Blues boss Antonio Conte keen to land the Spurs full-back, but with Sunday’s hero already at the club, why bother?
CHELSEA boss Antonio Conte looks set to launch an ambitious bid for Tottenham left-back Danny Rose before the transfer window slams shut.
In fact, the Italian has been linked with a host of wing-backs this summer, including Juventus’ Alex Sandro.
Conte is hoping to build on his successful first season, where an inspired switch to 3-4-3, with two wing-backs, led the Blues to Premier League glory.
While Victor Moses looks set to keep hold of his role on the right-hand side of the system, Marcos Alonso looks less than certain to start.
The Spanish left-wing-back scored a superb free-kick to give Chelsea the lead against Tottenham at Wembley on Sunday.
He then netted the winner with just minutes left on the clock, after Michy Batshuayi had found the back of his own net to level proceedings at 1-1.
Alonso’s stunning, match-winning performance now begs the question: Do Chelsea need Rose?
We take a look at all the important stats to find out which left-back is the better player…
Since Alonso joined the Premier League ranks in 2016, he’s played 33 times – including 32 starts – to Rose’s 18.
In fact, the Spaniard has logged nearly twice as many minutes – winning the Premier League in his first season – with 2,874 minutes, to the Spurs man’s 1,533.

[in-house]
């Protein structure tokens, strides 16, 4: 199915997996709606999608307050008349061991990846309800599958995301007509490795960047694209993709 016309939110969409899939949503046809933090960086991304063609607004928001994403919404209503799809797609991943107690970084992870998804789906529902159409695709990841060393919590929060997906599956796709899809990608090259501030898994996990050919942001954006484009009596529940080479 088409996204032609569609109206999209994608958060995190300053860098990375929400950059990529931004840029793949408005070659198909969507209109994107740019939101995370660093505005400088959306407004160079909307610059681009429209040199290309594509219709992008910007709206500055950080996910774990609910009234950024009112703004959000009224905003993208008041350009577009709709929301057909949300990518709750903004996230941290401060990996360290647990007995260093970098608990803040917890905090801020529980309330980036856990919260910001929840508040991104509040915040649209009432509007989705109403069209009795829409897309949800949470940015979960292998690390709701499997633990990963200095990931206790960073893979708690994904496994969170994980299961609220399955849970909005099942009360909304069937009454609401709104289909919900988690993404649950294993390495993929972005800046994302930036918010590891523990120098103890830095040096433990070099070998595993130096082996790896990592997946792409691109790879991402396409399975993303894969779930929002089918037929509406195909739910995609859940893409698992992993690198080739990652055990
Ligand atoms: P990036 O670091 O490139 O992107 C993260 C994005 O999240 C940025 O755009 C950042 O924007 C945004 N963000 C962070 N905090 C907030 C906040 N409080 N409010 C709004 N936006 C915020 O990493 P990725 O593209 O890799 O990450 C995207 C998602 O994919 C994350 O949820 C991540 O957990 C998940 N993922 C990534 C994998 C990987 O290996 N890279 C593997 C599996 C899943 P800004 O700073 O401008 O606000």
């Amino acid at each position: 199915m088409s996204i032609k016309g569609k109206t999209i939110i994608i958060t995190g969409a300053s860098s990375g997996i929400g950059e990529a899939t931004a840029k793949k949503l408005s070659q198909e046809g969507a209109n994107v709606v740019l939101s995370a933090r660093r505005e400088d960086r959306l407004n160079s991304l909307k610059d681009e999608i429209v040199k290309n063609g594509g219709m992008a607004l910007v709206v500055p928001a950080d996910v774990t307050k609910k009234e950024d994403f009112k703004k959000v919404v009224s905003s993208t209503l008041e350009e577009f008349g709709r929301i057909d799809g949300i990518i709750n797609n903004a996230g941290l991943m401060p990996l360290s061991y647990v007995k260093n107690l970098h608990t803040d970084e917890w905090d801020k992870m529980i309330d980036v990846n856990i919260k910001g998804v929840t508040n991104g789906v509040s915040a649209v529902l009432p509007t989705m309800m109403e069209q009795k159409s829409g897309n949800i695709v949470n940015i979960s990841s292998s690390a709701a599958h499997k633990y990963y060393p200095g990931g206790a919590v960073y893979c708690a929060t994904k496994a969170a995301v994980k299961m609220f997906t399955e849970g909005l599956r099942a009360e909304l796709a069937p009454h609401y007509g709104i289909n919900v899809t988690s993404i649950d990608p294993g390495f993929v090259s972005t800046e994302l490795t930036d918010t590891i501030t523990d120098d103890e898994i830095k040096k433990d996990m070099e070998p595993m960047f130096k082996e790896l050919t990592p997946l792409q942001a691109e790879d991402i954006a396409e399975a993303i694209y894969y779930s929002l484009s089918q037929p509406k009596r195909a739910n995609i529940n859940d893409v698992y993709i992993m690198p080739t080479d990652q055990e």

Based on the per 90 minutes stats – to make things fair – Rose is actually arguably the better passer.
While both boast a similar completion rate at around 77 per cent, Rose attempts five more – and completes more than three – passes per match.
On the tackling front, Rose complete’s 2.9 per 90 minutes – compared to Alonso’s 1.9, suggesting Rose could be the better defender.
However, on the attacking front Alonso easily has the lead – particularly in goals scored.
The former Real Madrid man has scored eight goals since the start of last season, to Rose’s two.
Alonso has also grabbed one more assist compared to his Spurs counterpart.
The Spanish star’s minutes per goal involvement is a highly impressive 261.3 – while Rose loiters well back on 383.3.
Alonso also takes more shots, gets more on target and converts his attempts at a higher ration than Rose.
However, Rose does have one thing in his attacking arsenal, as he creates 1.5 chances per goal compared to Alonso’s 0.8.
Overall the pair are pretty close in all areas on the pitch… until it comes to goals scored.
And in Chelsea’s new era of attack-minded wing-backs, perhaps Alonso is the better fit for Conte.
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